Shell cuts jobs and capacity at Singapore refinery

The Pulau Bukom petrochemical complex in Singapore is Shell’s largest wholly owned refinery worldwide. (Reuters)
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Updated 11 November 2020

Shell cuts jobs and capacity at Singapore refinery

  • As part of the plans, Shell is cutting the number of oil refining

SINGAPORE: Royal Dutch Shell will halve crude processing capacity and cut jobs at its Pulau Bukom oil refinery in Singapore as part of an overhaul to reduce the company’s carbon dioxide (CO2) emissions to net zero by 2050, it said on Tuesday.

The refinery on Pulau Bukom, a small island in the Southeast Asian city-state, can process 500,000 barrels per day (bpd) of oil and is Shell’s largest wholly owned refinery worldwide.

Shell has launched a broad review of its business aimed at cutting costs as it prepares to restructure its operations by reducing its oil and gas business and expanding its renewable energy and power division.

In September, Shell said it planned to cut up to 9,000 jobs globally, or more than 10 percent of its workforce.

As part of the plans, Shell is cutting the number of oil refining and petrochemical sites it will keep operating from 14 to six. Besides Pulau Bukom, the other sites are in Texas, Louisiana, Germany, the Netherlands and Canada.

“Bukom will pivot from a crude-oil, fuels-based product slate toward new low-carbon value chains. We will reduce our crude processing capacity by about half and aim to deliver a significant reduction in CO2 emissions,” Shell said.

The company will cut 500 jobs by the end of 2023 at the site, which now employs 1,300 staff, a Shell spokeswoman said. “We will progressively make changes in our refinery configuration over the next three years.”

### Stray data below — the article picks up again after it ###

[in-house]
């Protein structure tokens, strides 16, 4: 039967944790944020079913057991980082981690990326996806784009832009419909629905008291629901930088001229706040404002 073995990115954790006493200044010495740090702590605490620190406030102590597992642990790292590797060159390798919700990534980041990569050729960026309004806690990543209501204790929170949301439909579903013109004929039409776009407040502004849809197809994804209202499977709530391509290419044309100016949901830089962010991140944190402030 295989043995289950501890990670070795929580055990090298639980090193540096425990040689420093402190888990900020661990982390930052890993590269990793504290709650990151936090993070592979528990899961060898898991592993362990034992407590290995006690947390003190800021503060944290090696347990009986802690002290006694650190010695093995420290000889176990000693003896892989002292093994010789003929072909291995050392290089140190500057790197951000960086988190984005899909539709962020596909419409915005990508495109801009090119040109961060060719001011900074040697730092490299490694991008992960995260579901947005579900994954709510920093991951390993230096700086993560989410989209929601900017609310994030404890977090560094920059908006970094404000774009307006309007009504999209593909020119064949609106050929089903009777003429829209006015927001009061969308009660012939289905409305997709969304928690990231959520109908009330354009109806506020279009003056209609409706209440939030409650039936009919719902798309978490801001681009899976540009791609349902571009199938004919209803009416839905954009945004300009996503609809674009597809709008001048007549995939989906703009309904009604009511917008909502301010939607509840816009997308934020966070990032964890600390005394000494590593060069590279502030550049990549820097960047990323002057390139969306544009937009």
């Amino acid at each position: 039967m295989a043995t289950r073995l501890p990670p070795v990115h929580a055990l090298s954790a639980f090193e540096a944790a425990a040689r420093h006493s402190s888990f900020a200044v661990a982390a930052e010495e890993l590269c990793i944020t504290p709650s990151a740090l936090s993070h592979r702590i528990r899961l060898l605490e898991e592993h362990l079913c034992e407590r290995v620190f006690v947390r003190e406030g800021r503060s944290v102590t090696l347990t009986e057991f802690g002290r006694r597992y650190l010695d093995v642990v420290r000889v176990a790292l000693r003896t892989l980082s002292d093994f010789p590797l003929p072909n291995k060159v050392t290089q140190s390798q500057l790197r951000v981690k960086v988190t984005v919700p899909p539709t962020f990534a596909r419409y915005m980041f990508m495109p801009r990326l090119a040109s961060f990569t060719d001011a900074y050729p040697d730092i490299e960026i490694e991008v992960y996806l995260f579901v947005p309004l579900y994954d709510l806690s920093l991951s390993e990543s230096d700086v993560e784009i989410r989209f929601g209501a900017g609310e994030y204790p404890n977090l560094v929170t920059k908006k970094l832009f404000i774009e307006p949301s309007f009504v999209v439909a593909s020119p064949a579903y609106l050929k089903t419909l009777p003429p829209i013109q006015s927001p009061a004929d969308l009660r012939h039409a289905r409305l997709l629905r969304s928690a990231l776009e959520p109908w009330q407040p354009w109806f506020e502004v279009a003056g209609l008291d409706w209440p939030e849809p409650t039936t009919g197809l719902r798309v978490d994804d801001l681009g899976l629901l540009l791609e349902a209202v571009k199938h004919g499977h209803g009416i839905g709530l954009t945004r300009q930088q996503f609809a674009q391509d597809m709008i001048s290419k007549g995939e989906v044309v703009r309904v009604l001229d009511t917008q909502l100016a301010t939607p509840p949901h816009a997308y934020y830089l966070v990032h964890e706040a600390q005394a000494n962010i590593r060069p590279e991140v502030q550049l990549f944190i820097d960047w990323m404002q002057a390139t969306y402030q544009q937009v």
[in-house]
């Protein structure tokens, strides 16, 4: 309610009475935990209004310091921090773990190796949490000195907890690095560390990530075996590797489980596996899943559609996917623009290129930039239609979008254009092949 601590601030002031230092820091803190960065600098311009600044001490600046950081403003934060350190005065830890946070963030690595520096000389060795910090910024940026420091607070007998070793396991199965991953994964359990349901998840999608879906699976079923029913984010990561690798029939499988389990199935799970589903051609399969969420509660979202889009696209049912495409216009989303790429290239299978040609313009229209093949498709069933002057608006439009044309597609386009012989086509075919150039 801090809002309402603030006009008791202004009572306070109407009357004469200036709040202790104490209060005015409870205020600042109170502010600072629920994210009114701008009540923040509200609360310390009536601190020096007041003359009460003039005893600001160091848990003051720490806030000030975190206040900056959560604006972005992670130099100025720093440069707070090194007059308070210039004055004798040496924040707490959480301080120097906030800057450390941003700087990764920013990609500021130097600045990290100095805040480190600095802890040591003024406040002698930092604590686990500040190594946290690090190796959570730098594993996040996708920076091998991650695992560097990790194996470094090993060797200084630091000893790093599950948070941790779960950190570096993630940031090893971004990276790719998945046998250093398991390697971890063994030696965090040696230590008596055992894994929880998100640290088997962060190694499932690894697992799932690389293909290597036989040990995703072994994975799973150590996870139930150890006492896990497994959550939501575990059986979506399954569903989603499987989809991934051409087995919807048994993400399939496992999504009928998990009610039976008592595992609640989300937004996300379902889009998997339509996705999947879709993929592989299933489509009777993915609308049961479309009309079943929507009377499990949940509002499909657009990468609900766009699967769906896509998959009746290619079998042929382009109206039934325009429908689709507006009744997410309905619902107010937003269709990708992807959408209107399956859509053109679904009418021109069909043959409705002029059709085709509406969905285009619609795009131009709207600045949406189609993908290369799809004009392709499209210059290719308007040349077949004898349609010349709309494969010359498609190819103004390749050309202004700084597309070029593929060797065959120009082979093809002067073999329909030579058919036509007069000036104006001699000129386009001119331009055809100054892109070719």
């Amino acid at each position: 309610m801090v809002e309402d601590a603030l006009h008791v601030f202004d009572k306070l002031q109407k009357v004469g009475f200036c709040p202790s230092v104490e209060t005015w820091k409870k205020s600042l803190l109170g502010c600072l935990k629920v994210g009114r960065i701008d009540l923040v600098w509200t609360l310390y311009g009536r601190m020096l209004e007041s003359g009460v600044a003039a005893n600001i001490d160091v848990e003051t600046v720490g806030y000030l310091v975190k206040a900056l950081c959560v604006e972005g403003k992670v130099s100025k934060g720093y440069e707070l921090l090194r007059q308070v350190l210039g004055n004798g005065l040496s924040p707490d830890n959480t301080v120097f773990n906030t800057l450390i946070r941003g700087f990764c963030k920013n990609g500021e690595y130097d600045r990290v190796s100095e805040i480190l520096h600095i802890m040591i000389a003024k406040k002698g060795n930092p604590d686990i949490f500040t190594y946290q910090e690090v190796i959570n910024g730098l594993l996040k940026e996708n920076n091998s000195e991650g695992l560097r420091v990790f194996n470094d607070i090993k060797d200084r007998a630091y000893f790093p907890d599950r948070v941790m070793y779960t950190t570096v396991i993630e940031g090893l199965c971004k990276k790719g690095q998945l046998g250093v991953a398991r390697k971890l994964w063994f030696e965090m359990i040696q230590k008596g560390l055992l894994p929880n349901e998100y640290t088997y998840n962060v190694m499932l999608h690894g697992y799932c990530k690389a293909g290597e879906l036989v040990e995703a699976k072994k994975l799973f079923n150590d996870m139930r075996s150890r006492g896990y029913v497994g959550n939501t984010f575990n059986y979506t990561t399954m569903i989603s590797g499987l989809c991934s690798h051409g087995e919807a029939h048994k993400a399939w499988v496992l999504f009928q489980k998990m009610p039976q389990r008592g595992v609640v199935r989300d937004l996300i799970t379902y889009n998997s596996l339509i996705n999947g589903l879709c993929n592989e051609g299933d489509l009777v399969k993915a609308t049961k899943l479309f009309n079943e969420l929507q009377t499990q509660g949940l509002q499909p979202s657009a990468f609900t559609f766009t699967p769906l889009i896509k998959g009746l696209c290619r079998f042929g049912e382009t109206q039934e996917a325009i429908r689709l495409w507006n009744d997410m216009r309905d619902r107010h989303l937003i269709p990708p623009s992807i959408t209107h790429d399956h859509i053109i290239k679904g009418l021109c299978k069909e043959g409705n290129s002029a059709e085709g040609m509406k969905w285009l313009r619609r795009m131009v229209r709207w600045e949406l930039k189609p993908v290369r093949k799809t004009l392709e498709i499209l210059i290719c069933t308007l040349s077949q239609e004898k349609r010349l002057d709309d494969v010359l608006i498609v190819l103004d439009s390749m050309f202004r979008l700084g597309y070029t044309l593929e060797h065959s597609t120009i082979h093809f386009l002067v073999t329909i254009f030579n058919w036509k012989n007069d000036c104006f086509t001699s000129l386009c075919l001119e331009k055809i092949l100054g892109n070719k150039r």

Shell said it was studying the production of products that would still be viable following its energy transition, such as biofuels and specialities like bitumen.

It is also looking at using different raw materials, or feedstocks, such as recycled chemicals. Shell operates a plant at Bukom that produces 800,000 tons of ethylene a year.

In Singapore, Shell said it would expand its solar power generation, including utility-scale plants, build electric vehicle charging points, provide carbon-neutral solutions for its customers and study plastic waste recycling.

Shell is also expecting its first bunkering ship for liquefied natural gas (LNG) to arrive in Singapore later this year.

It will be operated by FueLNG, a joint venture with Keppel Offshore & Marine. 


Saudi central bank governor expects more competition, growth in fintech

Updated 01 December 2020

Saudi central bank governor expects more competition, growth in fintech

  • SAMA issued several regulations and systems related to fintech, as part of its efforts to promote the sector

DUBAI: The Saudi Central Bank (SAMA) expects more competition and growth in the new sectors such as financial technology (fintech), as well as the conventional industries of the capital market, including banks, said Governor Ahmed Alkholeify.

Speaking during the opening session of “Fintech Tour 2020”, the SAMA governor stated that the central bank took a key step towards activating the Sandbox experimental environment, which resulted in the establishment of 32 fintech firms.

In addition, SAMA issued several regulations and systems related to fintech, as part of its efforts to promote the sector and achieve the targets of the financial sector development program, he added.

Meanwhile, Mohammed El-Kuwaiz, chairman, Capital Market Authority (CMA) highlighted the importance of innovation in fintech-related solutions in the capital market, adding that fintech enables the capital market to capitalize and reach out to more segments of companies and investors who previously had no access to the capital market.

"This technology has successfully delivered services to the largest possible number of people. We are excited about what fintech can provide for the capital market in terms of broadening its base of participants and beneficiaries."

El-Kuwaiz also indicated that fintech solutions are innovative by nature, and hence require tailored regulatory frameworks.

The CMA continues to motivate and enable entrepreneurs, with three rounds of licensing fintech companies completed, resulting in licensing of 15 firms in various domains, the chairman stated.

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